Comcast-Time Warner merger collapses


So much for the worries over a Comcast-Time Warner merger. Bloomberg news reported Thursday, April 23 that Comcast is calling off its plans to absorb Time Warner because of federal government opposition to the $45.2 billion deal.

As The New York Times figures it, after the merger Comcast would have ended up with 57 percent of the nation’s broadband market, and just under 30 percent of the pay television market. The deal would have had a big impact across New York. Comcast would have gained 2.2 million Time Warner customers in the state. If the merger succeeded, the New York market would have amounted to about 8 percent of Comcast’s cable and broadband business.

2015-04 Time Warner Comcast logoOne issue raised by merger opponents was that Comcast broke promises made to the federal government when it acquired NBCUniversal. Sen. Al Franken, the Minnesota Democrat and the leading opponent of the merger, cited some of Comcast’s broken promises in an opinion piece for TechCrunch. He notes that Comcast lied about promises to fairly locate cable channels that compete with NBCUniversal’s networks. For example, Franken said, Comcast gave CNBC network a prime spot on its lineup and pushed CNBC competitor Bloomberg TV to the back channels. Franken saw that as a breach of Comcast’s promise to put similar channels near each other.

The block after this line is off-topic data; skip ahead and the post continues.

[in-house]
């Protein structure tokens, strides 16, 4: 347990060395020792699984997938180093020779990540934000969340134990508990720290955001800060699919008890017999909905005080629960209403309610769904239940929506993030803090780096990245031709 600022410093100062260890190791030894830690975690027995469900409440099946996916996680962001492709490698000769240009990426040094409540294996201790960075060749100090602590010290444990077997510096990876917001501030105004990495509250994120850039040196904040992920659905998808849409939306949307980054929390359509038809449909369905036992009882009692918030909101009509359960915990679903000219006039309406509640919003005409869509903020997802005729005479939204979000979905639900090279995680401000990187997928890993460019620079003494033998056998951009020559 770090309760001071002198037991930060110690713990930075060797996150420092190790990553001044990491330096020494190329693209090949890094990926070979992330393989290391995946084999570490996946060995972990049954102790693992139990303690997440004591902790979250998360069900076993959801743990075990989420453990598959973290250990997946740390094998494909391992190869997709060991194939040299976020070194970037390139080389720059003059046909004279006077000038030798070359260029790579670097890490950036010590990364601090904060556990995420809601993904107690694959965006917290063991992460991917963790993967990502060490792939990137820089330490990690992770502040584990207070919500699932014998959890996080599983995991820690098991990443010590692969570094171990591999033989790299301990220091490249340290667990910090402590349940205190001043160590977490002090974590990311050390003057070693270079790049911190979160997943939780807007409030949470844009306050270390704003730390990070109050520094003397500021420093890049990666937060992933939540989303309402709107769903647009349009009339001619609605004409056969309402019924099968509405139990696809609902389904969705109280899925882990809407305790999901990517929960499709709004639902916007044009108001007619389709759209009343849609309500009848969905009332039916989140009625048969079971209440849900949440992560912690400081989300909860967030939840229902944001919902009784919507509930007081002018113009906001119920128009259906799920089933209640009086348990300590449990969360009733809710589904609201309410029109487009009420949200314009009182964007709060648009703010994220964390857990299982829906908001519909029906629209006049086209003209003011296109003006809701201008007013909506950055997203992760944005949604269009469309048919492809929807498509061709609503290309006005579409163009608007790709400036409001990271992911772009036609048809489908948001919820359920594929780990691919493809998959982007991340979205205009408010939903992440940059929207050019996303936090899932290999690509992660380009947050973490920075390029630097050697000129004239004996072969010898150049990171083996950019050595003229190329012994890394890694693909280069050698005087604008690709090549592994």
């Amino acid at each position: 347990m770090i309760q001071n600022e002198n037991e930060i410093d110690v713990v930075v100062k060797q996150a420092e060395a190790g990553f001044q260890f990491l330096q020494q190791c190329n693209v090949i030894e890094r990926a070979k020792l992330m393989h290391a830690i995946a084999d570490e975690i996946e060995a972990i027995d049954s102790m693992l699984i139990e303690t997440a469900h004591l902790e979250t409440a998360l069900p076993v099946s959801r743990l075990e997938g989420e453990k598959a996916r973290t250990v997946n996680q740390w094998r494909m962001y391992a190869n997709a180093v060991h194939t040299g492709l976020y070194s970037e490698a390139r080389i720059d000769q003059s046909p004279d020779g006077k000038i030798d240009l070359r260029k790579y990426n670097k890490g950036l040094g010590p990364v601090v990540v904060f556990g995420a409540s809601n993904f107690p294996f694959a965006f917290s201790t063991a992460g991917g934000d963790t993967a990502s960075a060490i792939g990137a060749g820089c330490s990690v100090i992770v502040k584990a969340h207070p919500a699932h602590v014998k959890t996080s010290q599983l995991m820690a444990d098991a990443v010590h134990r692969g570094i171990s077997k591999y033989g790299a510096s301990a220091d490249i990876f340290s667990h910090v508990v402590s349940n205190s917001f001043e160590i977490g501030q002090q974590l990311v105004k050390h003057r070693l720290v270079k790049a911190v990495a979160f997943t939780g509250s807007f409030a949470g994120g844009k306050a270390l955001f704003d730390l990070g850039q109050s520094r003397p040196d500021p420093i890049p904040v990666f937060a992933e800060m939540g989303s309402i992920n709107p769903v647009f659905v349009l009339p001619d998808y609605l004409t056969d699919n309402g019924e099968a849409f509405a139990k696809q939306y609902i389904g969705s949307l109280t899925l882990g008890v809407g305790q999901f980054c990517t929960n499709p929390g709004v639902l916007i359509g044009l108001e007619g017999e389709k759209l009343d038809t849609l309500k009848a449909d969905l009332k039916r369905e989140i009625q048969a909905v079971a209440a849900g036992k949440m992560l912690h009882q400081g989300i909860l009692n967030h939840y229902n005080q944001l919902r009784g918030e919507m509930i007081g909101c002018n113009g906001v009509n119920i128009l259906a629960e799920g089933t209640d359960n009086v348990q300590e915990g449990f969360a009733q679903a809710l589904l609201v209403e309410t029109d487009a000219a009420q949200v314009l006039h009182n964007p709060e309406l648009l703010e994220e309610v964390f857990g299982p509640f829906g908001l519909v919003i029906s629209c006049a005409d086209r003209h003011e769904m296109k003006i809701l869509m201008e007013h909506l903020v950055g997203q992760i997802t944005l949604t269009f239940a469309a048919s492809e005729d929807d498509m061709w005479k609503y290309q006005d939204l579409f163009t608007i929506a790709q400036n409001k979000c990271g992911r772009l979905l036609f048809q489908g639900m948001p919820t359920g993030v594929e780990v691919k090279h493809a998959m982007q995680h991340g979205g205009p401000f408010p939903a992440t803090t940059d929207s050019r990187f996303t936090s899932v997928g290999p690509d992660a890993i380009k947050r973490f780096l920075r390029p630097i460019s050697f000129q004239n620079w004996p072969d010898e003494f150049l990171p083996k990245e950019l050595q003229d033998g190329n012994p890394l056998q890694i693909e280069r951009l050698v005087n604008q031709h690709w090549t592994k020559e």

Franken wrote that if Comcast was allowed to buy Time Warner Cable,

This colossus of a company would have unmatched power to destroy its competition, abuse its customers, and bully the government agencies charged with regulating it. Consumers would face even higher prices, even fewer choices, and, if you can believe such a thing is possible, even worse service.

The merger’s collapse frees New York regulators from their promise to thoroughly review the deal. Public Service Commission officials threatened to block the merger in New York if it was found not in the “public interest.” But the commission never decided the matter. PSC chairwoman Audrey Zibelman said the commission was waiting to see how the federal government handled the issue.

Public Service Commission staff worried that the merged company would “discourage new entries into these markets, stifling technological innovation and further competition, while keeping prices artificially high.” The PSC staff also noted that Comcast promised to boost capital spending on its system if the merger was approved, but did not make any specific commitments. There’s a good argument that the discussion over the merger overlooked some big issues facing consumers, including high prices, poor customer service and misleading bills.

Downplayed in some stories about the merger’s collapse is whether it made economic sense given growing customer defection from cable TV. Lots of cable customers are ditching traditional cable TV in favor of Internet services like Netflix, Hulu, and CBS All Access that offer all the programming they want for a lot less money. With more people getting TV over the Internet, one has to wonder whether Time Warner was worth Comcast’s price.

About Bill Sanderson

I'm a New York-based journalist, and a former reporter at the Concord Monitor in New Hampshire, the Bergen Record in New Jersey, and the New York Post. My work has appeared in The Wall Street Journal, and Politico New York. Twitter: @wpsanderson.
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